I’ve been in central Vietnam for what feels like forever, shooting two weddings and working on a travel story on the DMZ. The writer and I took a trip out to Khe Sanh, one of the more well-known battle arenas of the American-Vietnam War. I stumbled upon some farmers planting sweet potatoes in a field near the war museum. I went over and chatted with them and got a few photographs with an old American plane–part of the museum’s exhibit–in the background. The weather was bleak and rainy and the mist was thick and dropping over the surrounding mountains. The entire journey felt haunted. I can’t imagine being a young marine here four decades ago in the middle of a senseless war far from home and anything at all that made any kind of sense.
I’m just going to come out and say it: Hue is probably the most underrated city in Vietnam. Sure, there are the northern mountains and the southern delta and the central highlands and everything else in between, but as far as cities go, ye olde imperial capital’s got it in spades. It’s inexpensive, friendly, and filled with wide avenues to amble up and down. And I could eat the food for days on end. Easy.
So it was nice to get an assignment there with Travel + Leisure Southeast Asia at the beginning of last month, photographing the new head chef at La Residence Resort & Spa, plus a little local travel and eating. These are some outtakes from the trip, culinary and not. If you’re passing through, make sure to grab lunch at Ba Do. And dinner at Le Parfum. Both of which come highly recommended by Yours Truly.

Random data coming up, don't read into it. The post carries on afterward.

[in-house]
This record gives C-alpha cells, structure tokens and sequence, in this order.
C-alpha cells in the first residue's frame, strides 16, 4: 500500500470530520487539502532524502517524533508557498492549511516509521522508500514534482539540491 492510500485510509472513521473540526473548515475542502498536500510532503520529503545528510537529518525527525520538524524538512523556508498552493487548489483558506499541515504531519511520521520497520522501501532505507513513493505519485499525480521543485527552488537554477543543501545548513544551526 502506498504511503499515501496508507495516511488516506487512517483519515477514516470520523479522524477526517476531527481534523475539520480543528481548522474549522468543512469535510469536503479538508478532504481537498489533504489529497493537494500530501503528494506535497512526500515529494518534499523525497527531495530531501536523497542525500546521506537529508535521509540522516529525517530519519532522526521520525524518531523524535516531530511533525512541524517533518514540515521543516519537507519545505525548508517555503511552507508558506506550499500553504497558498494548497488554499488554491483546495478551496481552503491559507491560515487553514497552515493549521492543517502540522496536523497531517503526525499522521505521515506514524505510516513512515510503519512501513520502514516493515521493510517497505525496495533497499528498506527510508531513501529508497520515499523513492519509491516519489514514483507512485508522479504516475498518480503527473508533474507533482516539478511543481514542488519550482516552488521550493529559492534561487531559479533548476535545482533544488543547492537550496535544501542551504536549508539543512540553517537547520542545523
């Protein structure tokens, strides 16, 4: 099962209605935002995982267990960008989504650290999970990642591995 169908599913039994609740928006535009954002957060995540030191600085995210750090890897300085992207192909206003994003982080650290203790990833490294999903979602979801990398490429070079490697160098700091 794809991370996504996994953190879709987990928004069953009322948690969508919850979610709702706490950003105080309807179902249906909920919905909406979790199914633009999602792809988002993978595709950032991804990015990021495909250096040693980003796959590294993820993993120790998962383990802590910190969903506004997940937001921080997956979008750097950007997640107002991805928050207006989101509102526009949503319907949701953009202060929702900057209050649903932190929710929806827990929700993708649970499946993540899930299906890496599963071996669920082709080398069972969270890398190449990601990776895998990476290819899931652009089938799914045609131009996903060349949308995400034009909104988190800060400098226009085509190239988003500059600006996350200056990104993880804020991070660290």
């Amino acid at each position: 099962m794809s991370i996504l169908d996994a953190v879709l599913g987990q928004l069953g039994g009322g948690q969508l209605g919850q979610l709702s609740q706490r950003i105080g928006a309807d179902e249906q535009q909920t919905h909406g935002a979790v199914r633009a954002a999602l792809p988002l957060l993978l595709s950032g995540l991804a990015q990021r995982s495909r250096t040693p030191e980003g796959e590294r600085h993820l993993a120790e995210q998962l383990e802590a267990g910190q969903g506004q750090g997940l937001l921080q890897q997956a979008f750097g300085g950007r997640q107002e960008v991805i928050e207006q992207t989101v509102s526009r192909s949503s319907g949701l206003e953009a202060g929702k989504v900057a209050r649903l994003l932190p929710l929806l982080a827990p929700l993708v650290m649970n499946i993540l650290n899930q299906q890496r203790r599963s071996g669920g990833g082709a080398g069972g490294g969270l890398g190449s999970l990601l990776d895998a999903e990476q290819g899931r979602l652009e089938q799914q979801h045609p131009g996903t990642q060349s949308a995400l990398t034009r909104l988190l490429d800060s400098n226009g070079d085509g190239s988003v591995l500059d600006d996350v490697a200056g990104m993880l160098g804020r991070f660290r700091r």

More from Hue. Just playing around with different ideas. Colors, shapes, lines and more. It was a nice but rainy trip. There are typhoons following me around apparently. Hue’s an underrated city for sure. A lot of people I think pass it up on their way to or from Hoi An. I say stop and stay for a day or two. Wide tree-lined boulevards, delicious street food, ancient tombs and a big empty old citadel. And lots and lots of color.
I did something today that I haven’t done in a long time. Too long probably. I took a lot of really simple photographs. I looked for color and texture and nothing more. It became a game to see how many different hues I could find in Hue. I love how across Vietnam you can almost tell a building’s age by the number of coats of paint it has on its sides. Like rings on a tree. They peel back and expose years and years. Mold grows. Vines grow. Lazy brush strokes become a kind of art in their own right. I stopped and looked around and it was like living in a rainbow. And it was nice.